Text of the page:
'Dogs of War' ban will rob British Army of vital frontline soldiers
From Fred Bridgland in Johannesburg and Michael Evans, Defence Editor
South Africans answered the call to give overseas help to Britain in
the First World War (ART ARCHIVE)
SEVEN HUNDRED South Africans serving in Britainâs Armed Forces will
have to abandon their careers or surrender their citizenship under
draconian new anti-mercenary legislation being enacted by South
The new Bill, designed to scotch South Africaâs reputation as a rich
recruiting ground for âdogs of warâ, was approved by 11 votes to one
by the Parliamentâs defence committee this week despite an
impassioned appeal from Paul Boateng, the British High Commissioner.
If the Bill is approved by the full assembly, as now seems probable,
it will end a tradition of South Africans serving with the British
military that goes back to the First World War, and leave Britainâs
Armed Forces overstretched.
Many of the 700 are serving with British forces in Iraq and
Afghanistan. Second Lieutenant Ralph Johnson, 24, one of the three
British soldiers killed in Afghanistan this week, was born in South
Africa. Sholto Hedenskog, 25, a Marine killed in Iraq in 2003, was
also South African. It was the activities of a former British
soldier, Simon Mann, that inspired the Bill. In 2004 Mann, a former
SAS officer, began an unsuccessful coup against President Teodoro
Obiang Nguema Mbasago of Equatorial Guinea using 70 mercenaries
recruited in South Africa. He is now in prison and Sir Mark Thatcher,
the son of the former British Prime Minister, was fined Â£265,000 for
helping to finance the attempted coup.
The legislation, which will greatly strengthen South Africaâs
previous anti-mercenary laws, is driven by politics as much as security.
The ruling African National Congress, which came to power in 1994
after decades of apartheid rule, fought in exile alongside Angolaâs
former Marxist army against such apartheid-era forces as the Buffalo
Battalion, the Reconnaissance Commandos and the Parachute Brigade.
It is from such units that many South African fighters serving abroad
have since been recruited. Many were subsequently recruited by the
Angolan Government to hunt down and kill the rebel leader Jonas
Savimbi, in cooperation with Israeli special forces. Britainâs Armed
Forces welcomed South Africans from the mercenary company Executive
Outcomes, who with just a few hundred men and a few helicopters
helped in the defeat of the Revolutionary United Front rebels in
When the Bill was introduced late last year Nkosazana Dlamini-Zuma,
South Africaâs Foreign Minister, said: âWe donât like the idea of
South Africa becoming a cesspool of mercenaries.â
On Thursday Mr Boateng made an unprecedented appearance before the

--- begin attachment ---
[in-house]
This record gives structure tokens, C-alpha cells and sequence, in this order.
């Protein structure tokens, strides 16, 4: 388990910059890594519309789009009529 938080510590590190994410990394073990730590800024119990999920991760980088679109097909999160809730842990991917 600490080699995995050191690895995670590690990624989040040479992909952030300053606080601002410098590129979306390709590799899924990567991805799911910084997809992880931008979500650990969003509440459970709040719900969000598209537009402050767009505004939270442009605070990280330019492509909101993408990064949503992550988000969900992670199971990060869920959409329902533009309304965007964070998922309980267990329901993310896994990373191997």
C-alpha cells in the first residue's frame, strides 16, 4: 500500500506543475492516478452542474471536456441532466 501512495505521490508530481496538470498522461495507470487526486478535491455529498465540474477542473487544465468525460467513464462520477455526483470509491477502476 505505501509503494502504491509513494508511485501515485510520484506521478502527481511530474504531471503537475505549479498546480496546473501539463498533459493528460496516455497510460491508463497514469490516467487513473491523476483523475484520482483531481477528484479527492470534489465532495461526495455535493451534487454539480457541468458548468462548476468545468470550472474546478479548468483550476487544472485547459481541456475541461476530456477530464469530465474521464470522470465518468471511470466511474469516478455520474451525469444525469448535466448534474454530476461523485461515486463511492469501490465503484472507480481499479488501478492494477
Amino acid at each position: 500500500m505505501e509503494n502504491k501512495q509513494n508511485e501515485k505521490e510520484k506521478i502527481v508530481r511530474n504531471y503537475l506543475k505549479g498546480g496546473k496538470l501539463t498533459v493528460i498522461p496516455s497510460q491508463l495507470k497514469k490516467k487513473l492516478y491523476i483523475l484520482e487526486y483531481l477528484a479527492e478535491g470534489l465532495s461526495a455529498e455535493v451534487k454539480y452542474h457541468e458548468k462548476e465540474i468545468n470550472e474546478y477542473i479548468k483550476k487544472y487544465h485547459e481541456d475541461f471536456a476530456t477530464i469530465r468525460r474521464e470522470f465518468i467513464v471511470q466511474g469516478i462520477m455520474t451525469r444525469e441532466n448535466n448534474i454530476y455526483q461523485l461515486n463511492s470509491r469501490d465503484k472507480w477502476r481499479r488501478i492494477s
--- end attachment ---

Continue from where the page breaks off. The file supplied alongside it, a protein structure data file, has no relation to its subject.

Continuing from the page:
defence committee to argue that South Africans serving in the British
military should be exempted.
He said that passage of the Bill would damage Britainâs co-operation
with South Africa on defence issues, but his appeal was rejected.
One ANC MP, Somangamane Ntuli, told Mr Boateng that the specialised
training South Africans received in Britainâs Armed Forces could âbe
used in a dirty mannerâ . . . How or where they used their skills had
to be regulated.
A South African journalist who attended the hearing said he was
âastonished at the short shrift that the High Commissioner was given
by committee members. Unless some kind of extraordinary pressure can
be brought to bear on Defence Minister Mosiuoa Lekota, the defence
committeeâs decision will standâ.
Britainâs Ministry of Defence yesterday sent the 700 South Africans
warnings that they may have to return home.
The Foreign and Commonwealth Office said that it was making urgent
representations to the South African Government in a last-ditch
effort to have the Bill amended.
âWe donât think the South African Government is ideologically opposed
to their citizens serving in the British Army,â one official said.
âItâs just that their legislation aimed at banning mercenaries has
drawn us into the dragnet.â
Britainâs Armed Forces have become increasingly dependent on
Commonwealth citizens over the past 20 to 30 years, and in the past
seven years the number recruited by the Army has risen by 3,000 per
cent. The sweeping new legislation will also criminalise between
5,000 and 10,000 South African hired guns serving in various
capacities in Iraq.
# First Victoria Cross awarded to South African colonial forces given
to corporal in the Native Natal Contingent in 1879 for gallantry at
# South African Brigade distinguished itself at Delville Wood, Battle
of the Somme, 1916
# The Light Horse Regiment, a South African reserve force, served in
the First and Second World Wars. Awarded battle honours after the
South African campaign in the First World War, then served at El
Alamein and in Italy, where it sustained heavy losses but helped to
take Florence and Venice
# Jan Christian Smuts fought against British forces in the Boer War.
Became a British general serving in Africa in the First World War and
later joined Lloyd Georgeâs Cabinet. Made Field Marshal during Second